The miles slipped by in the cool fog of morning. Perfect running temperatures. The Pink Cliffs were obscured by fog, creating a dreamy glow. The first aid station was pumping music through the haze and happy people greeted us there. We grabbed what we needed and continued on.
We were brief in the Aid Stations. There are six of them along the course, so spending even a few minutes in each one tacks on time quickly. According to my GPS, our total moving time was 11 hours and 23 minutes. Our finish time was 12 hours, 14 minutes and 55 seconds. That means there was nearly an hour of NOT moving forward. That was time at aid stations, taking photos, waiting out a thundering hail and rain storm, and generally taking care of business. If you’re in trouble in an Ultra the Aid Station might become a major part of your race report. I’m happy to say that neither Abbey or I had issues beyond the normal fatigue and a bruise or two from the hail!
I Digress Further
To Dropbag or Not? I had a drop bag all ready to go. It contained 5 Gels, 1 Builder’s Bar, 1 Chia Squeeze, and 1 Waterbottle with electrolyte tablets. I decided not to bother with it. I reasoned that the longest segment between aid stations is 9 miles and they’ll have plenty of gels. Gels are my mainstay. I know when my energy begins to flag, I need a gel. I had decided to lean heavily on them and have one per hour. That plan was working great. Between the gels in my pack and the aid stations I could easily keep gelling every hour. My plan fell apart at Blubber Creek Aid Station (24.5 Miles) when the gels ran out. I kept hoping that the next one would deliver, but that was it. No more gels. While I grabbed one at the first three AS, and I had 5 in my pack, that only added up to 8 hours. I had been hoping for a sub-12 hour finish (heck, I was hoping for sub-11!) but I was not going to make that cut-off. New Goal: Finish! Fruit and PB&Js were even scarce by Proctor, and Thunder Mountain had a few bottles of Gatorade. Remember that beautiful dropbag that I left in the hotel room?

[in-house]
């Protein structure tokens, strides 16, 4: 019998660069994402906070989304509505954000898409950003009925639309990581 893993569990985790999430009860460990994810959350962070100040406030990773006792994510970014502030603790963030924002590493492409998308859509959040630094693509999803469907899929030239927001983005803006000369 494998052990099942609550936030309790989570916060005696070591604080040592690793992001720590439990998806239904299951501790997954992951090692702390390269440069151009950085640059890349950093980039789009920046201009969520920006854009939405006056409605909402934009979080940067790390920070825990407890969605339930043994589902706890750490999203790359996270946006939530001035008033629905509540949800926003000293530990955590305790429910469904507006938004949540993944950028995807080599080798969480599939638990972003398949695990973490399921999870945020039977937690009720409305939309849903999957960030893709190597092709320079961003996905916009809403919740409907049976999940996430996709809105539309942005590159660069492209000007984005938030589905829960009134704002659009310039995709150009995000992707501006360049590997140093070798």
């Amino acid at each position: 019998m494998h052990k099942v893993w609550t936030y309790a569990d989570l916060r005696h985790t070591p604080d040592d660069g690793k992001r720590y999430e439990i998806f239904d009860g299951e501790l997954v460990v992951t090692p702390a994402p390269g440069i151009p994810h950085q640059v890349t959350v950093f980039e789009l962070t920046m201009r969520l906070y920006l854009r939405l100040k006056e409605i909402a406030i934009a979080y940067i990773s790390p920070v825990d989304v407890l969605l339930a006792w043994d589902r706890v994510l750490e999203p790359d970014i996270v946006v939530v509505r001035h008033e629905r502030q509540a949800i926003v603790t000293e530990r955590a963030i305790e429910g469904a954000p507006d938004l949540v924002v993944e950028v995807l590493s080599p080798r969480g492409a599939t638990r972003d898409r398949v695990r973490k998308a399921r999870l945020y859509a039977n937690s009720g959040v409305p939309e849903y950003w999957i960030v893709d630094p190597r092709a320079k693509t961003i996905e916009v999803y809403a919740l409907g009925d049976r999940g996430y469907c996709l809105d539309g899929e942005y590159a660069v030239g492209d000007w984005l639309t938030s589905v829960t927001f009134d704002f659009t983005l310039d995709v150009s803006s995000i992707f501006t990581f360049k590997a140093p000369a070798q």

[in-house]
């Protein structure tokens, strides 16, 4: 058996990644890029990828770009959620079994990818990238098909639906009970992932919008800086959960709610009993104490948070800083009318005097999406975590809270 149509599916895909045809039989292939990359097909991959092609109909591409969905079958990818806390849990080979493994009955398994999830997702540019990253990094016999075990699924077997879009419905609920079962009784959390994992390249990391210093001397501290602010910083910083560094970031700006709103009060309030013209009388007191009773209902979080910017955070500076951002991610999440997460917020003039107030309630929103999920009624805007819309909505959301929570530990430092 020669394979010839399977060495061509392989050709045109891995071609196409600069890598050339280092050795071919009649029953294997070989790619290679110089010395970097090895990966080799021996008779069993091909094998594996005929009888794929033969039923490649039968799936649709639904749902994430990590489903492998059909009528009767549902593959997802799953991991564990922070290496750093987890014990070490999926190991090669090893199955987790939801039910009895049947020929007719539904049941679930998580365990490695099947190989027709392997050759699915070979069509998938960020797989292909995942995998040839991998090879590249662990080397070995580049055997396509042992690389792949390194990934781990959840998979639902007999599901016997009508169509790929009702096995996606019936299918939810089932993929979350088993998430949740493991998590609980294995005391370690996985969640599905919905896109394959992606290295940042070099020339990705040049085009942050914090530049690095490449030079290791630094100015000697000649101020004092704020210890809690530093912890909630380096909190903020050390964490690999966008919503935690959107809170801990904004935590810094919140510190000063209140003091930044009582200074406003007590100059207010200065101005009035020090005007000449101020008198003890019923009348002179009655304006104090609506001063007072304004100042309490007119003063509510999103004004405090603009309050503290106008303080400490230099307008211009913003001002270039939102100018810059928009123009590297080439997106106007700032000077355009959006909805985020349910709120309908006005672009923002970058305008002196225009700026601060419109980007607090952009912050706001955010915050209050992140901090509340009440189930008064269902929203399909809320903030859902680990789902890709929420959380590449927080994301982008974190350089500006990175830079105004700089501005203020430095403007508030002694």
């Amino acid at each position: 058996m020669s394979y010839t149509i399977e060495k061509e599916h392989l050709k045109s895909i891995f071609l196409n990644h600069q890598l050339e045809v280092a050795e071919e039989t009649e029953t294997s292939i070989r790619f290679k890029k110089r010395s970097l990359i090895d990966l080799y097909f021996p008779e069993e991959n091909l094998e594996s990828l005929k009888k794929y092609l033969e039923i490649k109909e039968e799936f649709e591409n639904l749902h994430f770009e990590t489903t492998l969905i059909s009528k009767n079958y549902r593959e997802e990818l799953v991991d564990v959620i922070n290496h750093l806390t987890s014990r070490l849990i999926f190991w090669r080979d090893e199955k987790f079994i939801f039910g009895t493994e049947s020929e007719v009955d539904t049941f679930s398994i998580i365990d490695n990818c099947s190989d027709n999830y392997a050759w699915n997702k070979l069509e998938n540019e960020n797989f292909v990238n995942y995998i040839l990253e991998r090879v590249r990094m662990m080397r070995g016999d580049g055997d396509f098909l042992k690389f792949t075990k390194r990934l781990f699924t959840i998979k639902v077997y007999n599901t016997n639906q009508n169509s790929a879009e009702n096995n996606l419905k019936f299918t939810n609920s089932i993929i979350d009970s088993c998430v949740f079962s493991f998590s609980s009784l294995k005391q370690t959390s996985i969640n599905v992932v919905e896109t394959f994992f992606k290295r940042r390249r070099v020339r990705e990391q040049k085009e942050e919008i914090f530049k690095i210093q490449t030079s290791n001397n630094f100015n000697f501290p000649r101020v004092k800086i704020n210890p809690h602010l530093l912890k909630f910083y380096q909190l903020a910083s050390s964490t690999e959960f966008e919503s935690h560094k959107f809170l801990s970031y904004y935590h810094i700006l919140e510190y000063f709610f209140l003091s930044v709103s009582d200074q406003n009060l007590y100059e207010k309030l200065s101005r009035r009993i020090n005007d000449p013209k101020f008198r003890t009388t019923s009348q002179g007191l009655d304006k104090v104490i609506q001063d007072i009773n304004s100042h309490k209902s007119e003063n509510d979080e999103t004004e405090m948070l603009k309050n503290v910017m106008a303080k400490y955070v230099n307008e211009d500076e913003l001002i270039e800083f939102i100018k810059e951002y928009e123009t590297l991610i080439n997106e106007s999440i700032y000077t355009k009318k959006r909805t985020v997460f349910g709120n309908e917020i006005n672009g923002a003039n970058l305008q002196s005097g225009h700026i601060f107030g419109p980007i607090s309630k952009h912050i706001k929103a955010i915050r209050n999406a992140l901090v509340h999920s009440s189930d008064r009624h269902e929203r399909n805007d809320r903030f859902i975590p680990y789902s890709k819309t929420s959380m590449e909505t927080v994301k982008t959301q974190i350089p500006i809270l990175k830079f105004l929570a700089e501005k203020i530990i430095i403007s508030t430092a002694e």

There are so many factors that play into how well you’ll fair and whether you’ll finish an Ultra. Some of those factors are completely out of your control: the weather, a bad fall, getting lost, wildlife encounters, aid stations running out of food…yes, that last one got me this time. If you are running an event that will haul a dropbag to a designated aid station for you, DO IT!
We Finished 😉
The wheels never fell off. Abbey and I ran strong and enjoyed our 12+ hours on new trail in a stunningly beautiful setting. I was lacking in calories when we hit Red Canyon with about 5.5 miles left to finish. Suddenly the trail enters hoodooland! Winding upward through the sandstone towers, it delivers you to the sweeping ridges that connect the precarious hoodoos. It was my favorite part of the course. In fact, I could have stopped right there, but Abbey charged onward, pulling me along with her endless energy. It was the funnest finish ever: We held hands as we crossed the finish line with a crowd of family and friends cheering us on!
The 50 mile course was incredible stunning awesomeness! I highly recommend it 😉
I have to mention the incredibly strong finishes among all of the Tahoe Mountain Milers that participated!
You can see the official results here at UltraSignup.
Brett Long finish 5th overall in 8:57:04
Hannah Riedl was the 2nd Female and 16th overall with 9:50:30
Colleen Powers, 5th female with 11:03:19
Kari Long, 12th female with 11:57:35
Abbey and I were the 13th females with our 12:14:55
Craig Young finished with a strong 6:53:16
Mary Kay Wagner completed her first 50K with a very respectable 10:11:37
Angela Sullivan took 2nd in her division with a 2:50:22